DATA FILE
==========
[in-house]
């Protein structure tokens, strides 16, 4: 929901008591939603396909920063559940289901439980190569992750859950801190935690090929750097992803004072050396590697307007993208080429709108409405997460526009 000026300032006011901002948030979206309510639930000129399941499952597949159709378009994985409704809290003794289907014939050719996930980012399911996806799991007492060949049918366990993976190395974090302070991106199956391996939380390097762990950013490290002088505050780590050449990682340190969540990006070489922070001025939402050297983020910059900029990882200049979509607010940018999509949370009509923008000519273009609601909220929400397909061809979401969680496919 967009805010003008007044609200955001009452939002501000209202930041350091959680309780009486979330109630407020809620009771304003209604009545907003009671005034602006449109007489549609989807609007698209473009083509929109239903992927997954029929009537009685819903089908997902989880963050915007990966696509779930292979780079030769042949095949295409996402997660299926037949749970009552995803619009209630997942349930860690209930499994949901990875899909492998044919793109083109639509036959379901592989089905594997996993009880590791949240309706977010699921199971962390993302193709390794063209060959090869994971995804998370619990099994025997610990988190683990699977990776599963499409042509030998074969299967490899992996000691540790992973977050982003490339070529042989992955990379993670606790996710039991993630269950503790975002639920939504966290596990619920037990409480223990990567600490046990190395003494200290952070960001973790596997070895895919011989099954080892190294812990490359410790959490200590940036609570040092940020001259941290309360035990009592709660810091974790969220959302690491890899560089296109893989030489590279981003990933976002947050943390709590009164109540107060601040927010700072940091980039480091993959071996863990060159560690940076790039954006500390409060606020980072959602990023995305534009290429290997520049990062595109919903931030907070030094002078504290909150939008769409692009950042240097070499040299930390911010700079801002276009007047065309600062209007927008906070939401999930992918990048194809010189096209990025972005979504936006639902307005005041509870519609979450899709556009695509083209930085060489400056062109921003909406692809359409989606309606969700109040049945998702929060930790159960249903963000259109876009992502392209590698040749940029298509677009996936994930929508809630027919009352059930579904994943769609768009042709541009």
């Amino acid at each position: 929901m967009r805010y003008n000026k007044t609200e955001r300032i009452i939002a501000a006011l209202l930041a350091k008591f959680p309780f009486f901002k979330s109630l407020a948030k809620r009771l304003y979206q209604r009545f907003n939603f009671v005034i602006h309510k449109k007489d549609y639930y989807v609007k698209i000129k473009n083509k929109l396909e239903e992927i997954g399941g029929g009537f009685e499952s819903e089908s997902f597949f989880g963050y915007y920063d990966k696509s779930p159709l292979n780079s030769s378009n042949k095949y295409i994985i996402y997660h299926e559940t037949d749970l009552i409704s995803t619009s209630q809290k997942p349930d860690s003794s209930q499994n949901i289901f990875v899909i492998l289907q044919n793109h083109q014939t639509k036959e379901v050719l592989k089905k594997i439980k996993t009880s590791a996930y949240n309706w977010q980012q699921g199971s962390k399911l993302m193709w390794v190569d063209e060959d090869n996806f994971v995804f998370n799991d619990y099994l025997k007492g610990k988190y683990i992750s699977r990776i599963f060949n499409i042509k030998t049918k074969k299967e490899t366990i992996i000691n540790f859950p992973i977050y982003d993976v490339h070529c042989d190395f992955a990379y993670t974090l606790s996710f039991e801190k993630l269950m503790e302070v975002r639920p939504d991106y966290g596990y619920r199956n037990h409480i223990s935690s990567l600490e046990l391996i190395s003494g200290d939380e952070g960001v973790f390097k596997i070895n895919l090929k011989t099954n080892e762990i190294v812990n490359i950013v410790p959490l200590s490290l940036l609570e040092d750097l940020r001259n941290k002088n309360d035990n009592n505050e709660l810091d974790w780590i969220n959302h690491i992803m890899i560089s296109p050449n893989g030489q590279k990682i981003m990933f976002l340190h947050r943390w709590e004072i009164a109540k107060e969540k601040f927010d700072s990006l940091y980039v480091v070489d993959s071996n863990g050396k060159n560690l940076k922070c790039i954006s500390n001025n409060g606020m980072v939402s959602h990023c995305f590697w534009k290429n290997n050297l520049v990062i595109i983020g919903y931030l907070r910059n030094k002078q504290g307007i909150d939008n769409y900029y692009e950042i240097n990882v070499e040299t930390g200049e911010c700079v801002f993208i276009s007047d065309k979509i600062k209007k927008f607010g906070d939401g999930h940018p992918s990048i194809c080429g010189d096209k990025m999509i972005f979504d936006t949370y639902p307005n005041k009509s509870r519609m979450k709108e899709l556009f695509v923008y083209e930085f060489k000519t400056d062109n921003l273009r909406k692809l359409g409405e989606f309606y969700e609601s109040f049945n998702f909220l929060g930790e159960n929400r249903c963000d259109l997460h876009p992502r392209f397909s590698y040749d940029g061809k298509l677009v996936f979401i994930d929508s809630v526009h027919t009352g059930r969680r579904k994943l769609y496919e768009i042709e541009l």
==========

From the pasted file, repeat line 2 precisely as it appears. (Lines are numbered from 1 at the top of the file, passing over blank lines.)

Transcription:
């Protein structure tokens, strides 16, 4: 929901008591939603396909920063559940289901439980190569992750859950801190935690090929750097992803004072050396590697307007993208080429709108409405997460526009 000026300032006011901002948030979206309510639930000129399941499952597949159709378009994985409704809290003794289907014939050719996930980012399911996806799991007492060949049918366990993976190395974090302070991106199956391996939380390097762990950013490290002088505050780590050449990682340190969540990006070489922070001025939402050297983020910059900029990882200049979509607010940018999509949370009509923008000519273009609601909220929400397909061809979401969680496919 967009805010003008007044609200955001009452939002501000209202930041350091959680309780009486979330109630407020809620009771304003209604009545907003009671005034602006449109007489549609989807609007698209473009083509929109239903992927997954029929009537009685819903089908997902989880963050915007990966696509779930292979780079030769042949095949295409996402997660299926037949749970009552995803619009209630997942349930860690209930499994949901990875899909492998044919793109083109639509036959379901592989089905594997996993009880590791949240309706977010699921199971962390993302193709390794063209060959090869994971995804998370619990099994025997610990988190683990699977990776599963499409042509030998074969299967490899992996000691540790992973977050982003490339070529042989992955990379993670606790996710039991993630269950503790975002639920939504966290596990619920037990409480223990990567600490046990190395003494200290952070960001973790596997070895895919011989099954080892190294812990490359410790959490200590940036609570040092940020001259941290309360035990009592709660810091974790969220959302690491890899560089296109893989030489590279981003990933976002947050943390709590009164109540107060601040927010700072940091980039480091993959071996863990060159560690940076790039954006500390409060606020980072959602990023995305534009290429290997520049990062595109919903931030907070030094002078504290909150939008769409692009950042240097070499040299930390911010700079801002276009007047065309600062209007927008906070939401999930992918990048194809010189096209990025972005979504936006639902307005005041509870519609979450899709556009695509083209930085060489400056062109921003909406692809359409989606309606969700109040049945998702929060930790159960249903963000259109876009992502392209590698040749940029298509677009996936994930929508809630027919009352059930579904994943769609768009042709541009």